This week, the Consumer Financial Protection Bureau (CFPB) turns 6 years old. In an op-ed on Univision.com, my colleague Vijay Das and I consider the vital ways the agency stands up for the interests of American consumers, even as its independence and authority are continually under fire from financial services lobbyists and their congressional allies. As we note, the CFPB’s work has been especially critical to communities of color, which are disproportionately targeted for predatory financial services, from the deceptive, high-interest mortgages that caused the last financial crisis to payday loans, fee-laden prepaid cards, and much more.
Predatory lenders both exploit the existing racial wealth gap and fuel its growth by stripping more wealth from communities of color.
In research I conducted with scholars at the Institute on Assets and Social Policy at Brandeis University, we find that the median white household possessed $13 in net wealth for every dollar held by the median black household in 2013. That same year, the median white household possessed $10 for each dollar held by the median Latino/a household. As we note, these wealth disparities are rooted in historic injustices, but are carried forward today by practices and policies that fail to reverse inequitable trends and may even deepen them. The policy decision to weaken financial protections and give financial services companies free rein to cheat consumers is a sure-fire way to deepen the wealth gap.
One reason the wealth gap makes communities of color more vulnerable to predatory financial services is because households with less wealth have little or no financial cushion to fall back on in the event of a financial shock. If a breadwinner suddenly loses her job, the car needs an expensive repair, or a medical emergency produces surprise bills, a family living paycheck-to-paycheck will have few good options. They may turn to a predatory financial product, like a payday loan or car title scam. Or the family may fall behind on bills and develop increasingly flawed credit as they struggle to keep up. With a poor credit history, high-interest financial products may be the only ones a household qualifies for. Poor credit can also lock job seekers out of the very employment opportunities they need to get back on their feet financially. And with unpaid bills, the household must also contend with the abusive practices of debt collectors.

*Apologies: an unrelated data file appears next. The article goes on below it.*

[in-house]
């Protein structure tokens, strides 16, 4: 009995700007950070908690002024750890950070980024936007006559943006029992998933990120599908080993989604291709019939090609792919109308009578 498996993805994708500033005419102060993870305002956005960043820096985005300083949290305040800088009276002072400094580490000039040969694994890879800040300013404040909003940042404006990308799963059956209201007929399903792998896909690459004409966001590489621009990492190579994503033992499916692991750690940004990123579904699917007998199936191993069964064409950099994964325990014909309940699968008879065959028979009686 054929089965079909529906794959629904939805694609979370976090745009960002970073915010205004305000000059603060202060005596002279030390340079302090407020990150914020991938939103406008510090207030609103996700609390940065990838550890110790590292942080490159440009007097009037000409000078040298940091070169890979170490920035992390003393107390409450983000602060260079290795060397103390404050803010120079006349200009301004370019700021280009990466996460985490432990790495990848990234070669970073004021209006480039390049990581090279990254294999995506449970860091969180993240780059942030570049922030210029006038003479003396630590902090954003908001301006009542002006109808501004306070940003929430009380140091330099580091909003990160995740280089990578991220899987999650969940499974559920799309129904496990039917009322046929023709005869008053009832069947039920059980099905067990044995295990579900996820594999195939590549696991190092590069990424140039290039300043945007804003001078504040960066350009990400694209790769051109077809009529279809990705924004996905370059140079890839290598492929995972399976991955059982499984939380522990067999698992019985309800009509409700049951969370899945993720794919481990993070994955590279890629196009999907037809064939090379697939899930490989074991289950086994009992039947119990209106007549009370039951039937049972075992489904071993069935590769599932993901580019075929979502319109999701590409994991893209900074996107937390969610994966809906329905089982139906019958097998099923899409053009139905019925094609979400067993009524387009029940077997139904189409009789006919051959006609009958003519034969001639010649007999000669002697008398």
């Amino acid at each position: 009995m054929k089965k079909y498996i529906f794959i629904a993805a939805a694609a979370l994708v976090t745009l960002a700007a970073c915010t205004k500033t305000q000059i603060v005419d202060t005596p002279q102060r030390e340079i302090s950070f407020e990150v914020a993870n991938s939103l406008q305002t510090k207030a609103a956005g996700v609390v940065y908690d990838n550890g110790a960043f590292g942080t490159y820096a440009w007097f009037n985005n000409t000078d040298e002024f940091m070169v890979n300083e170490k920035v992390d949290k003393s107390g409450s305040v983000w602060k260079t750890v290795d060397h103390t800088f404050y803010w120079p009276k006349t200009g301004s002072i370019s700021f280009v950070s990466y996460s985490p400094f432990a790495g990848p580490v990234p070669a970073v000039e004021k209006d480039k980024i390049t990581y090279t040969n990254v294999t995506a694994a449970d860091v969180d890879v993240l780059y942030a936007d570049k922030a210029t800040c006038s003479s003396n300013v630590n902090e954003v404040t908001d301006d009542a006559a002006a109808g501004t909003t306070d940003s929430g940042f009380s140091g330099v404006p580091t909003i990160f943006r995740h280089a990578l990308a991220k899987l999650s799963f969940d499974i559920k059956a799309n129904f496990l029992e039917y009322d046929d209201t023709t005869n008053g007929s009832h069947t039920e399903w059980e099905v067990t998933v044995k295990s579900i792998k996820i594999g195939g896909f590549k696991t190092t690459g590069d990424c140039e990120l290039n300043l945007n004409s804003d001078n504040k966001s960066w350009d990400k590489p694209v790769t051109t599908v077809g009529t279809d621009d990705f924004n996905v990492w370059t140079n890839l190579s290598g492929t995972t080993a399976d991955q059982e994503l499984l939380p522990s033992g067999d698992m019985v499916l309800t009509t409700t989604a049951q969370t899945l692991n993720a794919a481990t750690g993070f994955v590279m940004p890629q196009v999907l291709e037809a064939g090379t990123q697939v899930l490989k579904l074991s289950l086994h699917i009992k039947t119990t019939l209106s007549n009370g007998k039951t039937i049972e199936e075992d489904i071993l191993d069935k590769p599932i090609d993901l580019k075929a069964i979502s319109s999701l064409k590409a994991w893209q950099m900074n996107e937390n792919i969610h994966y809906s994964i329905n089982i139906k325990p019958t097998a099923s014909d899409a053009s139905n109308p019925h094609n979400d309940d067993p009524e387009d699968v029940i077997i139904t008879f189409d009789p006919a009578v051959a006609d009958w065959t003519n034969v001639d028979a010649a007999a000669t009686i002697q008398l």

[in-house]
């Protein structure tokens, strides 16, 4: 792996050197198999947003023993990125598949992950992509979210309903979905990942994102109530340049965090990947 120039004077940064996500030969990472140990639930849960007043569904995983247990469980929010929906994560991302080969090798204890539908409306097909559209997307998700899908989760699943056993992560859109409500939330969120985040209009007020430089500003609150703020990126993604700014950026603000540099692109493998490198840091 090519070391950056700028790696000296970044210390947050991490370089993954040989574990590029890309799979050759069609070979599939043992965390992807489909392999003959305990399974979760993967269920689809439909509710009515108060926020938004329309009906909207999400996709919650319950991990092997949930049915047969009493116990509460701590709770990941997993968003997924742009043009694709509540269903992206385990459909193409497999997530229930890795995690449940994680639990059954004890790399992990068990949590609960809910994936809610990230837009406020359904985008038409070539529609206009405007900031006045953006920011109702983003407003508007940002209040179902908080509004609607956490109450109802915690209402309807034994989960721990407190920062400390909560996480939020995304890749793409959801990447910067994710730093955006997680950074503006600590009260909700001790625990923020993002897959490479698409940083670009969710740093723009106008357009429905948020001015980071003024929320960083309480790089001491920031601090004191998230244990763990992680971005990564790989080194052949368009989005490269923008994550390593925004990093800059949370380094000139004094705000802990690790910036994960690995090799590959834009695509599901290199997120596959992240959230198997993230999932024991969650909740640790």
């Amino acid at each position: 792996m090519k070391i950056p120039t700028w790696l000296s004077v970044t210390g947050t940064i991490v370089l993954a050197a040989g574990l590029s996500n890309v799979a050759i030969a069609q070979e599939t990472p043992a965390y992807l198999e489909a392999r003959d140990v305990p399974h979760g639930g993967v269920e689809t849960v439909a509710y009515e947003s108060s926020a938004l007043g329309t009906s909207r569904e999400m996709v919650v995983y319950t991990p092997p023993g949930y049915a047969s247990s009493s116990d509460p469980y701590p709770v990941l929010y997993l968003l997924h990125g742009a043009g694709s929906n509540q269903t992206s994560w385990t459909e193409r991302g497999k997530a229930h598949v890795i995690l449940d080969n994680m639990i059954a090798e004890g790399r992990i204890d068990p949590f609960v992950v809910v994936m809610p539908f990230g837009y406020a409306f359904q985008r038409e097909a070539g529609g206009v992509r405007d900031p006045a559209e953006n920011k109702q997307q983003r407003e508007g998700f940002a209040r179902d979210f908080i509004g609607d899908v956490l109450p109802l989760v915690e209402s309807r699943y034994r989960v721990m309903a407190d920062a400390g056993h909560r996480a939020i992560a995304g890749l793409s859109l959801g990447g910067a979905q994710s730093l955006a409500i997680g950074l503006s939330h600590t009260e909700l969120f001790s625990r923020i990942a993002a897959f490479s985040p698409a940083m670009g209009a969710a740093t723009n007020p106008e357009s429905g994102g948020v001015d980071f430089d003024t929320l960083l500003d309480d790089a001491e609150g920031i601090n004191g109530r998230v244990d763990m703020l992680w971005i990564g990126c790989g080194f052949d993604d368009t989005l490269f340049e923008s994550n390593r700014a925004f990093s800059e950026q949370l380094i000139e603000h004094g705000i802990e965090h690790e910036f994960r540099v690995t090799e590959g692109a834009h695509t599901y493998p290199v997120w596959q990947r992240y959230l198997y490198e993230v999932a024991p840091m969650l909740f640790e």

To be clear, low-income, low-wealth families of all races and ethnicities find themselves in this position, but the racial wealth gap, and the persistence of employment discrimination and occupational segregation, mean that households of color are disproportionately likely to be trapped in a cycle of growing debt and worsening credit. Evidence suggests that there remains plenty of overt racial and ethnic discrimination in lending, but as long as shady lenders and debt collectors are free to prey on disadvantaged households, under-regulated lending will deepen the racial wealth gap even without intentional bias.
Enter the Consumer Financial Protection Bureau. By regulating financial practices and cracking down on violators, the agency is creating a more fair financial marketplace for all of us—good news for anyone who wants to cash a check, have a bank account, get a credit card, buy a car, go to college, save for retirement, send money to relatives abroad or simply stop a debt collector from harassing you about a bill you never owed. By preventing practices that disproportionately extract wealth from communities of color, the CFPB also slows the growth of the racial wealth gap. Efforts to weaken and undermine the power and independence of the CFPB are precisely the type of ostensibly race-neutral policy decisions that have deepened racial disparities in the past. We cannot allow it to happen again.